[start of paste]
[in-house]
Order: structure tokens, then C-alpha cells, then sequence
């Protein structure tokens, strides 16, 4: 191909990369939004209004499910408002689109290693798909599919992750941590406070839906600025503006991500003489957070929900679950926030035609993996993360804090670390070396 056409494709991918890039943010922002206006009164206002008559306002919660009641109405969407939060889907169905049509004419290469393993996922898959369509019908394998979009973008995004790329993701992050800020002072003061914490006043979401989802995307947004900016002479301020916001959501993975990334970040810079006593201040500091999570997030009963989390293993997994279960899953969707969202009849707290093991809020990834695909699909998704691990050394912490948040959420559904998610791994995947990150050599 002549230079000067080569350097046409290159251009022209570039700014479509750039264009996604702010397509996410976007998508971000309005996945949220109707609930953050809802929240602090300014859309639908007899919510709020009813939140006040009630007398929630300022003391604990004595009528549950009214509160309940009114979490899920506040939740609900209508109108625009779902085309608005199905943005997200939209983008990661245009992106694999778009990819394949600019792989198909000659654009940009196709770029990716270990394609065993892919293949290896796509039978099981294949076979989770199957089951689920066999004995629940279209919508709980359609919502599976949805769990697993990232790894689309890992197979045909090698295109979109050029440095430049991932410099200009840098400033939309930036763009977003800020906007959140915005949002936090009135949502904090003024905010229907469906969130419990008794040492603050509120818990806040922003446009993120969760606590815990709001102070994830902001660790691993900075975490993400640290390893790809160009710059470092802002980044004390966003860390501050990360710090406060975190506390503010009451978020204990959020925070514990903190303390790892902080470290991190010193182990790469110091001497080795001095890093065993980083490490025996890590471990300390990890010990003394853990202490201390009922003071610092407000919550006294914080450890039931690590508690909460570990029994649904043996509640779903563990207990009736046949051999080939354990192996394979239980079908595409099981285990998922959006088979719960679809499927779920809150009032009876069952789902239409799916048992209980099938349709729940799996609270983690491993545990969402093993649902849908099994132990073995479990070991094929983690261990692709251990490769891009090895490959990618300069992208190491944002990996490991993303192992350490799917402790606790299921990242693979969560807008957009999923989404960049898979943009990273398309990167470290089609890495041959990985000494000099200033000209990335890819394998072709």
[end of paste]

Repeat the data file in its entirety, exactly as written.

[in-house]
Order: structure tokens, then C-alpha cells, then sequence
């Protein structure tokens, strides 16, 4: 191909990369939004209004499910408002689109290693798909599919992750941590406070839906600025503006991500003489957070929900679950926030035609993996993360804090670390070396 056409494709991918890039943010922002206006009164206002008559306002919660009641109405969407939060889907169905049509004419290469393993996922898959369509019908394998979009973008995004790329993701992050800020002072003061914490006043979401989802995307947004900016002479301020916001959501993975990334970040810079006593201040500091999570997030009963989390293993997994279960899953969707969202009849707290093991809020990834695909699909998704691990050394912490948040959420559904998610791994995947990150050599 002549230079000067080569350097046409290159251009022209570039700014479509750039264009996604702010397509996410976007998508971000309005996945949220109707609930953050809802929240602090300014859309639908007899919510709020009813939140006040009630007398929630300022003391604990004595009528549950009214509160309940009114979490899920506040939740609900209508109108625009779902085309608005199905943005997200939209983008990661245009992106694999778009990819394949600019792989198909000659654009940009196709770029990716270990394609065993892919293949290896796509039978099981294949076979989770199957089951689920066999004995629940279209919508709980359609919502599976949805769990697993990232790894689309890992197979045909090698295109979109050029440095430049991932410099200009840098400033939309930036763009977003800020906007959140915005949002936090009135949502904090003024905010229907469906969130419990008794040492603050509120818990806040922003446009993120969760606590815990709001102070994830902001660790691993900075975490993400640290390893790809160009710059470092802002980044004390966003860390501050990360710090406060975190506390503010009451978020204990959020925070514990903190303390790892902080470290991190010193182990790469110091001497080795001095890093065993980083490490025996890590471990300390990890010990003394853990202490201390009922003071610092407000919550006294914080450890039931690590508690909460570990029994649904043996509640779903563990207990009736046949051999080939354990192996394979239980079908595409099981285990998922959006088979719960679809499927779920809150009032009876069952789902239409799916048992209980099938349709729940799996609270983690491993545990969402093993649902849908099994132990073995479990070991094929983690261990692709251990490769891009090895490959990618300069992208190491944002990996490991993303192992350490799917402790606790299921990242693979969560807008957009999923989404960049898979943009990273398309990167470290089609890495041959990985000494000099200033000209990335890819394998072709």